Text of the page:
The difference between the 10-year US Treasury yield and the 2-year US Treasury yield is at its narrowest point since March 2020. The 10-year has a yield of 2.37% while the 2-year is at 2 .14%, a margin of only 23 basis points.
The reversal of these yields is historically an indicator of recession. The yield curve last inverted in August 2019.
“It was an almost perfect recession prediction,” Mr. Coote said.
“The bond market suggests that if the Fed increases eight or nine times, it will lead to bankruptcies and then a recession.”
These alarm bells have not been felt in the stock market. The&The P 500 is up 1.3% since the start of the week while the Nasdaq Composite, which is most sensitive to higher rates, is up more than 2%.
“I think it’s about being vigilant but not alarmed at this point,” said Andrew Mitchell, senior portfolio manager at Ophir Asset Management. “Moving to more defensive businesses that can grow sustainably without paying them through the nose seems like a prudent move to me.”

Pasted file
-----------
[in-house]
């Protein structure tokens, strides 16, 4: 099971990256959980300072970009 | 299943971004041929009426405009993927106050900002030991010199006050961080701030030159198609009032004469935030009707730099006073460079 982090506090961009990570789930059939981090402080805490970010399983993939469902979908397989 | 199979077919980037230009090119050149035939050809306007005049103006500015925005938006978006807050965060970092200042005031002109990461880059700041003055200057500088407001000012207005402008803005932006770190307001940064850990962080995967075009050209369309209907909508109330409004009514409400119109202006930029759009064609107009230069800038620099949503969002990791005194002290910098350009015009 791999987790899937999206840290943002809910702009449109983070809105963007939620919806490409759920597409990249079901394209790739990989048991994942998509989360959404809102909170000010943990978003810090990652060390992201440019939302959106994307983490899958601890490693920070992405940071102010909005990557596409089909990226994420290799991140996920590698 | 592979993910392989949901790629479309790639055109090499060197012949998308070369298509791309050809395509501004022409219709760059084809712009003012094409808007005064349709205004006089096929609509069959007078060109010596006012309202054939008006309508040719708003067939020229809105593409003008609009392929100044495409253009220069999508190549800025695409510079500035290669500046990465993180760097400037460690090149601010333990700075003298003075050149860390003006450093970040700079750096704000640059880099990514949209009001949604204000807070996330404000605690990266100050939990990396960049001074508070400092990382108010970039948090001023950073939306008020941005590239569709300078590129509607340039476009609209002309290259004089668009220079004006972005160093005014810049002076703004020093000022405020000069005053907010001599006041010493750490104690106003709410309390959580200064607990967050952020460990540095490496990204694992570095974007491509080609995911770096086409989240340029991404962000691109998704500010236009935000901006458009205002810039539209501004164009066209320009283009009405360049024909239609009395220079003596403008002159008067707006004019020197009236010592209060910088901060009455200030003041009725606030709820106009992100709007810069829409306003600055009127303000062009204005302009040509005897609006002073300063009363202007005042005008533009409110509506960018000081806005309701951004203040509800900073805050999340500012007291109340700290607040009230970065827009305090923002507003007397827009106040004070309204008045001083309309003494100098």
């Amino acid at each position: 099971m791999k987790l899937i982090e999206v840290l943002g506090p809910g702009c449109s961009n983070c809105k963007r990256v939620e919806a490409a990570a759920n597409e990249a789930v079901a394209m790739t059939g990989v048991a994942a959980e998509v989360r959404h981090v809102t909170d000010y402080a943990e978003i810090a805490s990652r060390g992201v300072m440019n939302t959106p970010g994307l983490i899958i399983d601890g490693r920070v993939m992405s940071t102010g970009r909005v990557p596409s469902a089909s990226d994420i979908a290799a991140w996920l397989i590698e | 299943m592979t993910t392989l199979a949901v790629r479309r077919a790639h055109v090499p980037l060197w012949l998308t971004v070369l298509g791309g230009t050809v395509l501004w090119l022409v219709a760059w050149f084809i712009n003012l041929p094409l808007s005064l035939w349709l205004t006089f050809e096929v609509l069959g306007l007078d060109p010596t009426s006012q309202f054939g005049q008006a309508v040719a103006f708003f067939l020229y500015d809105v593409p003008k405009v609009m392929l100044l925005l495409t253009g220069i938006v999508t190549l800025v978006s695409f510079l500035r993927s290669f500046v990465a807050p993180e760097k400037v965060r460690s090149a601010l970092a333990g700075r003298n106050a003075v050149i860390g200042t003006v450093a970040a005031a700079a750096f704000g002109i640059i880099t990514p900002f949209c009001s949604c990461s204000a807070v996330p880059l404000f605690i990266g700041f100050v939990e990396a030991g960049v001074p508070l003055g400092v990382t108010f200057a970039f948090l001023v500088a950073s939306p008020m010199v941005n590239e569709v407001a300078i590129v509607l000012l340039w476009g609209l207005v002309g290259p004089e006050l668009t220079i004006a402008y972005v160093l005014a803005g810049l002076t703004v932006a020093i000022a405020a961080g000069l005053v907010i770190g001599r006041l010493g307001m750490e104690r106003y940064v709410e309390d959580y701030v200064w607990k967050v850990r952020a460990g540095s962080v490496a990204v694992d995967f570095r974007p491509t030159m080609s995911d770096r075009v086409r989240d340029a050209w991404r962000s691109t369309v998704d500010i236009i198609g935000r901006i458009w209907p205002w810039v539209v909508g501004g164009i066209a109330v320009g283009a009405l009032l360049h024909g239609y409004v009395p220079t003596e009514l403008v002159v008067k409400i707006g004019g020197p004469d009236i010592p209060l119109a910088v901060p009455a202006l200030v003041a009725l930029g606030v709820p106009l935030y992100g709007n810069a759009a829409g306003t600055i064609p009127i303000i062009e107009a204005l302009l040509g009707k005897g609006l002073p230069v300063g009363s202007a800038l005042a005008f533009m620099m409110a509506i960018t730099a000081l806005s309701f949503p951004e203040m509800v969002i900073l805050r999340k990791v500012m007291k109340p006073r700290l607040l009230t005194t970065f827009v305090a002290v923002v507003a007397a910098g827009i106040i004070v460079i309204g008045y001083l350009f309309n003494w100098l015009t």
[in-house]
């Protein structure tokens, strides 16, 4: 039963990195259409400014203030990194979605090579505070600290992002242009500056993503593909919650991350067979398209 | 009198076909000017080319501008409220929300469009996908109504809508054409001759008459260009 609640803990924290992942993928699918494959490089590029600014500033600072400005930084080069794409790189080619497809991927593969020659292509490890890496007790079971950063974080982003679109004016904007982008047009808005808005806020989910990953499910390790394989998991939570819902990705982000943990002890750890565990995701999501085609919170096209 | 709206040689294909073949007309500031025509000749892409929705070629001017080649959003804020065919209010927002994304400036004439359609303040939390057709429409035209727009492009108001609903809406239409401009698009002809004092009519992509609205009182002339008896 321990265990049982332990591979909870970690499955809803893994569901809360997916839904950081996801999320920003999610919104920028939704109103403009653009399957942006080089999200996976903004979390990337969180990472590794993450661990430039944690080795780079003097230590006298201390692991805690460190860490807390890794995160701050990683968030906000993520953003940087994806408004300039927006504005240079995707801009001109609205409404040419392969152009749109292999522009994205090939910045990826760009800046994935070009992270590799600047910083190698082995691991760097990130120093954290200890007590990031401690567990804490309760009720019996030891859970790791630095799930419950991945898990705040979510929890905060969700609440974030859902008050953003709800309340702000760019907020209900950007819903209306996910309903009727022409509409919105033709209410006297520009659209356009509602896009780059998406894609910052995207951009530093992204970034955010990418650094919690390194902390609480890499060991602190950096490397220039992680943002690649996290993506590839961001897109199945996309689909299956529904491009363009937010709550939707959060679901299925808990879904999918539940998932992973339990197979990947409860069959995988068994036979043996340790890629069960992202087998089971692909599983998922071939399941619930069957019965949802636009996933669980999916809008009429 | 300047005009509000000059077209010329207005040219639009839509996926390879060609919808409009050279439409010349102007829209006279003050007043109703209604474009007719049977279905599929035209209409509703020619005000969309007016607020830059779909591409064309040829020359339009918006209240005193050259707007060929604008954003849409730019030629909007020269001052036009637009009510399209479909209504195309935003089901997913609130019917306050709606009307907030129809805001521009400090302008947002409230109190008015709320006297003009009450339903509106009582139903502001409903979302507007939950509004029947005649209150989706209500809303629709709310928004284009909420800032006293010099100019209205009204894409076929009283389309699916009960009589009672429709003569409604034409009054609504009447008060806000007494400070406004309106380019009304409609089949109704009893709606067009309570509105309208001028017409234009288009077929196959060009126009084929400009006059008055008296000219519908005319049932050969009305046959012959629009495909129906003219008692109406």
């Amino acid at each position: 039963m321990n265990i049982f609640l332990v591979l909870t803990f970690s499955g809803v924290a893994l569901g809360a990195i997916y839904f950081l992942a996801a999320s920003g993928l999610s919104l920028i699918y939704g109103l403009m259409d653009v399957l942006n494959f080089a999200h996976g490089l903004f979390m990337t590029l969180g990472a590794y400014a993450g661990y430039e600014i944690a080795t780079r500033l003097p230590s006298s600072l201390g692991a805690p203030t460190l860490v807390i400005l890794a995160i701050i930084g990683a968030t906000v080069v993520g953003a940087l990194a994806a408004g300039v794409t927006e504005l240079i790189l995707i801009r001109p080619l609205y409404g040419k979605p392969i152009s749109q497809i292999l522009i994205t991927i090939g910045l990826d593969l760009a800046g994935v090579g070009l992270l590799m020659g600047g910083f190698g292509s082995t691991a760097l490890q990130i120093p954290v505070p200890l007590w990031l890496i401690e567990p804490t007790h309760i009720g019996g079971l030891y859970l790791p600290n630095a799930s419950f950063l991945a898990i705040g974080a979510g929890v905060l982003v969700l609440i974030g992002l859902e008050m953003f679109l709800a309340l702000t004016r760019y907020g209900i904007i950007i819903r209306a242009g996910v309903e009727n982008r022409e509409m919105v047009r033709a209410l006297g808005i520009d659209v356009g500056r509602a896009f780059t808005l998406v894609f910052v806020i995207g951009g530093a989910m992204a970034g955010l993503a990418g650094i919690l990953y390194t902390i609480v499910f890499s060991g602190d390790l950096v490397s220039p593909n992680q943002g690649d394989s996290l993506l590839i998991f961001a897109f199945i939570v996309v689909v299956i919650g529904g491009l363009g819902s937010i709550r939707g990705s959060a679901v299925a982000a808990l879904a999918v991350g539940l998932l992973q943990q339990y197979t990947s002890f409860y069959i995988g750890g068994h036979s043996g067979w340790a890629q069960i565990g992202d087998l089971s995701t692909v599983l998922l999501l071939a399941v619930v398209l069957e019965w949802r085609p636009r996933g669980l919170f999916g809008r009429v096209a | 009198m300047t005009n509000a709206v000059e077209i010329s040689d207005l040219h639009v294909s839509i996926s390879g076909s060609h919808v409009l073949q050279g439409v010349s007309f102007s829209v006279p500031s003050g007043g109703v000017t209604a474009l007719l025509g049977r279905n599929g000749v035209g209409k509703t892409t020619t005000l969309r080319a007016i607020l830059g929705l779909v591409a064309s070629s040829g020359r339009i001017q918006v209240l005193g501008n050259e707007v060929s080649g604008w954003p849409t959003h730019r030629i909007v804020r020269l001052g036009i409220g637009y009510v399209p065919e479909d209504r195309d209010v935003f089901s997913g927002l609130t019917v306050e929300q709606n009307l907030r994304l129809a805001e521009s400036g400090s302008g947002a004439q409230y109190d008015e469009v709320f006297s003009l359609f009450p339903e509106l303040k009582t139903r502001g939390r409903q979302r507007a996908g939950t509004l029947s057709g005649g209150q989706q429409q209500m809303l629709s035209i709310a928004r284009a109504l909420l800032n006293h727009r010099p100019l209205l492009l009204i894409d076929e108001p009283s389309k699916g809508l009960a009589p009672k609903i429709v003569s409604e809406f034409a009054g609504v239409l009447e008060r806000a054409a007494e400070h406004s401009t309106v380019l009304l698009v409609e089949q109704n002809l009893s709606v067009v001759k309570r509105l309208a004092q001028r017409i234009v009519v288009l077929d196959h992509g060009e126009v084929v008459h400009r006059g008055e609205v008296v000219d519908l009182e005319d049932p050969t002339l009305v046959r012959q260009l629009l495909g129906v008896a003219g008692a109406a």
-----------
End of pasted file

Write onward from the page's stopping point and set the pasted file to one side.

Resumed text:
Economists have been quick to point out that up cycles rarely end without growth stalling, a prospect bond investors welcome.
Capital Economics said that since the late 1970s, 13 of the last 16 cycles of tightening in the US, UK and eurozone have ended in recession.
Fed Chairman Jerome Powell played down the risk of a recession in a speech on Monday.
“The Fed won’t see a 2s 10s reversal” — referring to 2-year and 10-year bond yields — “as a reason to slow the rise in rates…by their measure, they have a record level of slope in their curve to play with before the curve reaches a level flat enough to worry them,” Jim Reid, head of Deutsche Bank’s global fundamental credit strategy, said in the research published this week.
“It should be noted that at the time of the last inversions, there was always a chorus of ‘this time is different’.”
Investors say an interest rate hike could expose a number of “zombie companies”, or companies that can only survive as long as the cost of debt is low, even if the hike cycle doesn’t bring no recession.
“About 20% of the Russell 2000s are zombie companies and their revenues are not meeting their debt obligations,” Mr Coote said.
“They survived because interest rates were going down, but those rates are starting to go up, some of these companies will experience severe turbulence and equity markets will wake up.”